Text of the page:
-mkdir: Used to make a directory on the victim system. -rmdir: Used to remove an index from the victim system. -del: Command for deleting a file on the victim. -getwd: If you want to print the local directory, then use this command. -ls: list all files in the current directory. -edit: Used when you want to edit a file using vim. -cd: change directory of the victim system. -cat: Command used to read and output the content of a file. -lcd: Change local directory. -download: Used to download a file from the victim systems to an attacker system.
Step Three: Network Commands.
If you want to find something on the network, then the following commands will be handy. -ipconfig: Used to display all the network interface key information including IP addresses. -route: Used to modify or view victims routing table. -portfwd: Command used to forward a victims port to a remote server.
Step four: System commands
Whenever you want to get the details of a victim PC, you can use the sysinfo command. It will display the operating system and the name of the PC. Other system commands include.
-shutdown: Shuts down victims computer. -reg: Allows you to interact with the victim's registry. -getpid: Shows the current process ID. -getuid: Provides information on the user on which the server is running. -drop_token: help drop the stolen token. -kill: terminates the PID process. -ps: Lists all running processes. -getprivs: Used when you want to get privileges. -shell: Opens command shell. -clearav: helps clear event logs on the victim machine.
Step five: Interface commands.
-set_desktop: Changes the Meterpreter desktop. -screeshot: Grabs screenshots on the victim desktop. -keyscan_dump: dumps the software keylogger -keyscan_stop: Stops the keylogger. -enumdesktops: Provides a list of all available desktops. -idletime: checks how long the victim system has been idle. -keyscan_start: Starts the keylogger software associated with a process. -uictl: Enables control of the UI components.
Step six: Privilege escalation
If you want to escalate the system privileges, you can use the gestsytem command. It uses a 15 built-in way to gain system administrator privileges.
Step Seven: How to dump passwords
You can use the hashdump command to grab the hashes in the password file. Notably, the command often trips AV software, although you can run more stealthy like “run smart_hashdump” or “run hashdump.” The above scripts will stop the AV from tripping.
We’ve all heard of the term hacking and we’ve all had that image in our heads when it comes to hacking. A bunch of random numbers, flickering rapidly through the screen, only the man in front of the monitor seemingly aware of what’s going on…
But hacking in real-world circumstances paints a different picture that more or less isn’t far from the one painted above. Ethical hacking is a term given by a company or an individual that is said to perform by identifying, in a computer or network, potential threats. They do so, not with malicious intent, but with the sole intent of finding vulnerabilities.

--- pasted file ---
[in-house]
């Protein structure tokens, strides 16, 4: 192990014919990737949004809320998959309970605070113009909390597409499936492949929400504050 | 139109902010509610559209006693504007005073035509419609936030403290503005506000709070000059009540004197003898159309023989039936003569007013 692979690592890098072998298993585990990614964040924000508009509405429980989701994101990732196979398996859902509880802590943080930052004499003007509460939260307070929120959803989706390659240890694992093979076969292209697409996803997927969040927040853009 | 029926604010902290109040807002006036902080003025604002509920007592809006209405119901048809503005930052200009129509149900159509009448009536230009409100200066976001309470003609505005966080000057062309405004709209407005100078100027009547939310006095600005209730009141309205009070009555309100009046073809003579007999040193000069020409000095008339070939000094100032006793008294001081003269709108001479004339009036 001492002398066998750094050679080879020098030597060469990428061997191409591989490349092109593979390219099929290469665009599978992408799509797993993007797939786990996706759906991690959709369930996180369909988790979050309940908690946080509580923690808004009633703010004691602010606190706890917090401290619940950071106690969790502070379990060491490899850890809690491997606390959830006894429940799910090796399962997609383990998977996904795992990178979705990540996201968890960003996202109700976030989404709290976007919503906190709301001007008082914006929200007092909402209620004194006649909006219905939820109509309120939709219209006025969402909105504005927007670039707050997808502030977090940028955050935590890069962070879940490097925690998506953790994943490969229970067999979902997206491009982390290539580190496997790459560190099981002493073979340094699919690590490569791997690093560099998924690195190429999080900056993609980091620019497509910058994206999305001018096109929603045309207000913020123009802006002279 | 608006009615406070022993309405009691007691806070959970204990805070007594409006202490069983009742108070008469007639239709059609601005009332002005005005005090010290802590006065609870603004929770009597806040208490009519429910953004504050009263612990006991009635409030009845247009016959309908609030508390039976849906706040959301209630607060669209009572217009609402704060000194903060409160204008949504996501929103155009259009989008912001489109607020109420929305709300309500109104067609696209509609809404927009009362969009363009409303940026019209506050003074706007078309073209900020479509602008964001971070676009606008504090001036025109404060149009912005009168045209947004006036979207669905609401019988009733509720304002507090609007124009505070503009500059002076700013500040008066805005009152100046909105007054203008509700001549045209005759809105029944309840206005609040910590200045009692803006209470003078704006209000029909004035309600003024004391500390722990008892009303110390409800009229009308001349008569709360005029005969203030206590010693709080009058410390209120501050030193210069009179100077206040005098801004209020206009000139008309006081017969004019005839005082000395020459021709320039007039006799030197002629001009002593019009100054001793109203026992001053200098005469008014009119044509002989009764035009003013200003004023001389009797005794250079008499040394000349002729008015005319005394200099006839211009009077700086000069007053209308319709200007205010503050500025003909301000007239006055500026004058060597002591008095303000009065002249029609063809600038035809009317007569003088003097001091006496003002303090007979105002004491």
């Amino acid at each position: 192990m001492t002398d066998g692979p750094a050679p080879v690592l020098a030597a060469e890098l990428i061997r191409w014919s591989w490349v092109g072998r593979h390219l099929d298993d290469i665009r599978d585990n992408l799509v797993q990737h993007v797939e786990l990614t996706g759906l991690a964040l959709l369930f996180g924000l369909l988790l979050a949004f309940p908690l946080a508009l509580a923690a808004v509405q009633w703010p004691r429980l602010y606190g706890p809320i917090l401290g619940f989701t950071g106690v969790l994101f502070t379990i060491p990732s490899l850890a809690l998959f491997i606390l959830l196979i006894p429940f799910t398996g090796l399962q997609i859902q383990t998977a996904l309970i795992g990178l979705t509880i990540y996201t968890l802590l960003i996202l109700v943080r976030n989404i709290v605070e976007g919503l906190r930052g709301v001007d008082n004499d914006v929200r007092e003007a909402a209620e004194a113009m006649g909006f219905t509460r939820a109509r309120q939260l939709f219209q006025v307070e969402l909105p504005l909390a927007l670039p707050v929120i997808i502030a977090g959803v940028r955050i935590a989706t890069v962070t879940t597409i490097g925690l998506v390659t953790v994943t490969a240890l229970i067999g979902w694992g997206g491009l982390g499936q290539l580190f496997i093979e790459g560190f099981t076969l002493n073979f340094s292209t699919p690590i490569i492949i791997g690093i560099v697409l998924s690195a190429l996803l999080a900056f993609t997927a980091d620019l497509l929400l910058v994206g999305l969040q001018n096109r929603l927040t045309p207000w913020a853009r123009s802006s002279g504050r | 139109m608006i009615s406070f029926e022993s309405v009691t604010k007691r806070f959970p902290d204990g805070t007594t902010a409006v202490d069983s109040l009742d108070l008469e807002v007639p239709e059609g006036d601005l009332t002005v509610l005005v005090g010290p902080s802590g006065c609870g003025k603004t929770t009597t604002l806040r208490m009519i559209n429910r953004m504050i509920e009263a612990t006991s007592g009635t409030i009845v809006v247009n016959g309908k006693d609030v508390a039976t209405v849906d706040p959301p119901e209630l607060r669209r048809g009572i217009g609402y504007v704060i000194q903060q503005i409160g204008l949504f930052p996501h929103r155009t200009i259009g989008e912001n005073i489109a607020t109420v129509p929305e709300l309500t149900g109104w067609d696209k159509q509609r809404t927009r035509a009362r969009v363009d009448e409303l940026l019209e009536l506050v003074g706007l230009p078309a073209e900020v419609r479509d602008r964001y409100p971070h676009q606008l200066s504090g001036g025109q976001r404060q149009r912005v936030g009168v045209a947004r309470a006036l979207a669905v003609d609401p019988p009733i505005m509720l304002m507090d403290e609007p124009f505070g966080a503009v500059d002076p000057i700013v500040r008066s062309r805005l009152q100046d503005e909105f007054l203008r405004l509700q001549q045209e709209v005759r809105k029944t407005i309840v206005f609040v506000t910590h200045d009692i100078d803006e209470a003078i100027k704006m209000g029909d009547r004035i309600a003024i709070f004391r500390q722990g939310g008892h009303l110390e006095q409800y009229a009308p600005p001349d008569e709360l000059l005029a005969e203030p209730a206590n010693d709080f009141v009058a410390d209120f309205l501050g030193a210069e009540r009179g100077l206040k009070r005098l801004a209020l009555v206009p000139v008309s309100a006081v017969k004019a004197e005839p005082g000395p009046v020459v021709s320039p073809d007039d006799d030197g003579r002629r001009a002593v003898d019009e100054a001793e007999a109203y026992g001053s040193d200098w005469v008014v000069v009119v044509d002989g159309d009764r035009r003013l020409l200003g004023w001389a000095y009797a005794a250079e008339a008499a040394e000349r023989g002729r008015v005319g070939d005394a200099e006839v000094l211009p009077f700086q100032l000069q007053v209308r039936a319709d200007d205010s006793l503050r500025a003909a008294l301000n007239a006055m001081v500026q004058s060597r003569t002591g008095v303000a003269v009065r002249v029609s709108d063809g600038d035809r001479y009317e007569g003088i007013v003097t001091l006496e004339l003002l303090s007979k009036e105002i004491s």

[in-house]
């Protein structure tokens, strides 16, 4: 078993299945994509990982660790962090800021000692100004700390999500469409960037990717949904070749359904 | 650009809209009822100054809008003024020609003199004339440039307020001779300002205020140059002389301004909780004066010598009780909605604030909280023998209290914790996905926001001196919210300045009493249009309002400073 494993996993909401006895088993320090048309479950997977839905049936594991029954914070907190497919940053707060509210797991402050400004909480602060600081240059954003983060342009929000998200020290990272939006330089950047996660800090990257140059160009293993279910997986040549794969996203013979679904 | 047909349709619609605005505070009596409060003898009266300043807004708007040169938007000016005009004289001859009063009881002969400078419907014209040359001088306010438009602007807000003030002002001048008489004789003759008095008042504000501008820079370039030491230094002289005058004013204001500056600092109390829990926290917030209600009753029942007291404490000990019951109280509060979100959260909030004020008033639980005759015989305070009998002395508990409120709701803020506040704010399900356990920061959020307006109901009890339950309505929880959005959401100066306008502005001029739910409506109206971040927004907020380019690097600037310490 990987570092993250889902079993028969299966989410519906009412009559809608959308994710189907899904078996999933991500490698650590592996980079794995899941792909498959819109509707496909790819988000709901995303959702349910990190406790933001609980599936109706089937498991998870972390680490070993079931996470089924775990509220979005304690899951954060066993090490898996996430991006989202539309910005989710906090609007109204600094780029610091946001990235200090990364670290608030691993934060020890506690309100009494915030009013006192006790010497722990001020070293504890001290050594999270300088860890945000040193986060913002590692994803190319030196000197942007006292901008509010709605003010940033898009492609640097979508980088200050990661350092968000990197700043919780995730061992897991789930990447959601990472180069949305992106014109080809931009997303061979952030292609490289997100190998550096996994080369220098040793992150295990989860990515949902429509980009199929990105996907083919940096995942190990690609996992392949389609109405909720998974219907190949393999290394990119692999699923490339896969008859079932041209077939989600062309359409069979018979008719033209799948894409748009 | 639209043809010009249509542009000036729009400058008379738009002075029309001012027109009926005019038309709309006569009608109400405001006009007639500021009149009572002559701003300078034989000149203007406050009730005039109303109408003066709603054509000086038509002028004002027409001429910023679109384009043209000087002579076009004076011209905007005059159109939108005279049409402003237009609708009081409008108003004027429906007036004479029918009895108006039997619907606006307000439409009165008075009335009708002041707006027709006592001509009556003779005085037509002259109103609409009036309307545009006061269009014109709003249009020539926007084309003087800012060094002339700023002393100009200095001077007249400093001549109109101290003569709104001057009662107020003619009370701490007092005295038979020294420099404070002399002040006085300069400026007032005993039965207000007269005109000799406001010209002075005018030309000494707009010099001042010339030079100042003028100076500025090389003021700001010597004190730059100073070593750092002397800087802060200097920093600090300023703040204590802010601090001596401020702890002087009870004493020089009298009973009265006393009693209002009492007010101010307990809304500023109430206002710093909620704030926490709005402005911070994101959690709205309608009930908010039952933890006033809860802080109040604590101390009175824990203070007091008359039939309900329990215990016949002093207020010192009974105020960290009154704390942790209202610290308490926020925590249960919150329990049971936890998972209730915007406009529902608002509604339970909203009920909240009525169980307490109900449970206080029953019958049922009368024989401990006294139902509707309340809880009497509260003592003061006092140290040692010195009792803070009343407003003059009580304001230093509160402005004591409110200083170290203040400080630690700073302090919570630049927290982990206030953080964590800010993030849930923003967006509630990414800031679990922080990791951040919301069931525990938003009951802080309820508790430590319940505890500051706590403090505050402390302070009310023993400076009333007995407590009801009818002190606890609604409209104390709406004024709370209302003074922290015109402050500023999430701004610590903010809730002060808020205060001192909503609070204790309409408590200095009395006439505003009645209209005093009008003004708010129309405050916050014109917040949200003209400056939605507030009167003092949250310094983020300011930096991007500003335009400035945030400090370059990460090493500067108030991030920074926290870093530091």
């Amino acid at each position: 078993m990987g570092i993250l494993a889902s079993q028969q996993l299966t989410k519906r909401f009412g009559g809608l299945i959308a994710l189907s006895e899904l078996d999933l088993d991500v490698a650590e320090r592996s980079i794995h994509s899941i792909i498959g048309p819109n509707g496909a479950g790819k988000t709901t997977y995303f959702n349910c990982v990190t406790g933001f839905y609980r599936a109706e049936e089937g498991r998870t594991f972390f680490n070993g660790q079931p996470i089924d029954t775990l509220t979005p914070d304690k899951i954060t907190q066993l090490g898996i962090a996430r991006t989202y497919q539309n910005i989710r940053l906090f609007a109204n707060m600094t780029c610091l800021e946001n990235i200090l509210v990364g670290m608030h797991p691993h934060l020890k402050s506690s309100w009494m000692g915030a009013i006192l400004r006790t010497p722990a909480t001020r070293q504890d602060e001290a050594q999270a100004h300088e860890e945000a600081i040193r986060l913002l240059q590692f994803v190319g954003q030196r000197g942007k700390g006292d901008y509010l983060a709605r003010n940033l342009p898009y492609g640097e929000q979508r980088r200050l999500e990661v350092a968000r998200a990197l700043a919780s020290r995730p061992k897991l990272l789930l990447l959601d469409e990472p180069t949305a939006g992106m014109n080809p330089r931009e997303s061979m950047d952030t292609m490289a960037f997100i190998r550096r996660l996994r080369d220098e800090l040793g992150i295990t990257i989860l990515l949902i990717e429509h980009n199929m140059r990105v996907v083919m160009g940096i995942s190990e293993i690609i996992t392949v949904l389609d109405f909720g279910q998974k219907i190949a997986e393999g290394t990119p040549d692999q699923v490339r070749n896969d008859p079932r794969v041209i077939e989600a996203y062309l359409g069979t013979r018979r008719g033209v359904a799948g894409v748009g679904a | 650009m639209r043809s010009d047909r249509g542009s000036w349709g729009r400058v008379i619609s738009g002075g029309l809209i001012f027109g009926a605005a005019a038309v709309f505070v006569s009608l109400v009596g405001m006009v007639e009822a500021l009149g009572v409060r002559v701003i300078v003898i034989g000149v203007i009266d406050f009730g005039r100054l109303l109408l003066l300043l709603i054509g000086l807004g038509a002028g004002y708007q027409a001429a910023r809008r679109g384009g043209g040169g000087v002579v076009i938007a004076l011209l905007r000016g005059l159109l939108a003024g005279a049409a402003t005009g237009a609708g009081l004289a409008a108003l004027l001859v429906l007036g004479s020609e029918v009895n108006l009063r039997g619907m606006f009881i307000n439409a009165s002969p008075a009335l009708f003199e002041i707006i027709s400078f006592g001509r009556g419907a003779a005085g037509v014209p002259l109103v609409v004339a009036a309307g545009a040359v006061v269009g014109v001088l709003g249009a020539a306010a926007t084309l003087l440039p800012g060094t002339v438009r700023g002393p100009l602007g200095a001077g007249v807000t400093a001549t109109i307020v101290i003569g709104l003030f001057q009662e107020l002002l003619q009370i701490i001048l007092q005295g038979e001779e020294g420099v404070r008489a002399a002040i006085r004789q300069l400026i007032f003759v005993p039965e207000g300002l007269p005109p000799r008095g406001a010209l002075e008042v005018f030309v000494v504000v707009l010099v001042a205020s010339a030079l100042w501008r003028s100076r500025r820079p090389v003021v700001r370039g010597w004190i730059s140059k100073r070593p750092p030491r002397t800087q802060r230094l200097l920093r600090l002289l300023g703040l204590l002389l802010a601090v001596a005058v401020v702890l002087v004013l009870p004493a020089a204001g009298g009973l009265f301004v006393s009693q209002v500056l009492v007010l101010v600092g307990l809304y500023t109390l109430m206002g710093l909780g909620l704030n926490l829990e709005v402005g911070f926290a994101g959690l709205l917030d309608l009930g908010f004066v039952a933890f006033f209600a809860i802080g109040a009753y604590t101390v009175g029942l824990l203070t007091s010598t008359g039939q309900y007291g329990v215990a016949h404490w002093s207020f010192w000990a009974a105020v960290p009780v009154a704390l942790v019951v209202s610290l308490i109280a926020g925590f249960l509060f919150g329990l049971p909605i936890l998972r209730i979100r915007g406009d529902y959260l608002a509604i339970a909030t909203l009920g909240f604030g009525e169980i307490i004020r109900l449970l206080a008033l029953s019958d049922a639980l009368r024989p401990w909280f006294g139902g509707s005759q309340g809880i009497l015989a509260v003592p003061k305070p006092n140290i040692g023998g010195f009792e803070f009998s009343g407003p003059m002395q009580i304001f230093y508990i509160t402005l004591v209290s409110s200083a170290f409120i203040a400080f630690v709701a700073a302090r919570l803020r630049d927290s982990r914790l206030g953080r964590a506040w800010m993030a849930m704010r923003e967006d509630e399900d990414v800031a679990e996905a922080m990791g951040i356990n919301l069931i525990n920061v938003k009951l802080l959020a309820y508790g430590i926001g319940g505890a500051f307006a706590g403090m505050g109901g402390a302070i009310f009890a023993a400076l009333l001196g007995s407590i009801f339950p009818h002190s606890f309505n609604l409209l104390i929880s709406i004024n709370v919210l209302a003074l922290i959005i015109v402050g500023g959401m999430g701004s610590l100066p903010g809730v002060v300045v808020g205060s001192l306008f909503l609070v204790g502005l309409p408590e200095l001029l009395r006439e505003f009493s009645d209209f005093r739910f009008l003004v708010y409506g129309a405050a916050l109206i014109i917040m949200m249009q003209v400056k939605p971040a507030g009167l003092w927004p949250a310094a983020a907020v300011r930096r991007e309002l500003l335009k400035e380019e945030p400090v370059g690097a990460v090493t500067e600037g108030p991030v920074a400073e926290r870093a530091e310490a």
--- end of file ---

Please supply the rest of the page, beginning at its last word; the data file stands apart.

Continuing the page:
The difference in methods between an ethical hacker (also see grey box penetration testing) and a regular hacker isn’t much. They both use the same technique. The only difference is in their intent. One works for the betterment of security while the other works against it. The ones that work for the betterment are called “white hats” and the ones who work with malicious intent are called “black hats”, a set of terms inspired by old western movies in which the good guy wore a white hat and the antagonists, black hats.
Ethical hacking differentiates itself by following a set of rules which include respecting the privacy of the company or the individual, not leaving a backdoor for anyone, including the hacker himself, to exploit later and also letting the ones responsible know about the vulnerabilities in the software or hardware that the company isn’t aware of.
One of the first instances of ethical hacking ever to be recorded was in the 1970s. The United States government assembled a group of experts which came to be known as the “red team”. The team was assigned to hack into their own systems. This led to the spark which that ignited the inception of a sub-industry within the information security market. It has gone on to dwell both the physical and mental aspects of a corporation’s defense line.
Today, many large companies have a team of ethical hackers; some companies have solely focused on ethical hacking alone, such as Trustwave Holdings, Inc. Trustwave Holdings specialize in penetrating ATMs and surveillance systems. The employment of ethical hackers by large companies has come under question. Many people have often voiced criticism, citing there is no such thing as ethical hacking. This is because hacking is seen as a crime and is an action commonly associated with cybercriminals. Ethical hackers are, therefore, needed to ask permission from the network’s owner to perform probing.
But one cannot undermine the importance of ethical hacking as it has led to the successful improvement of security.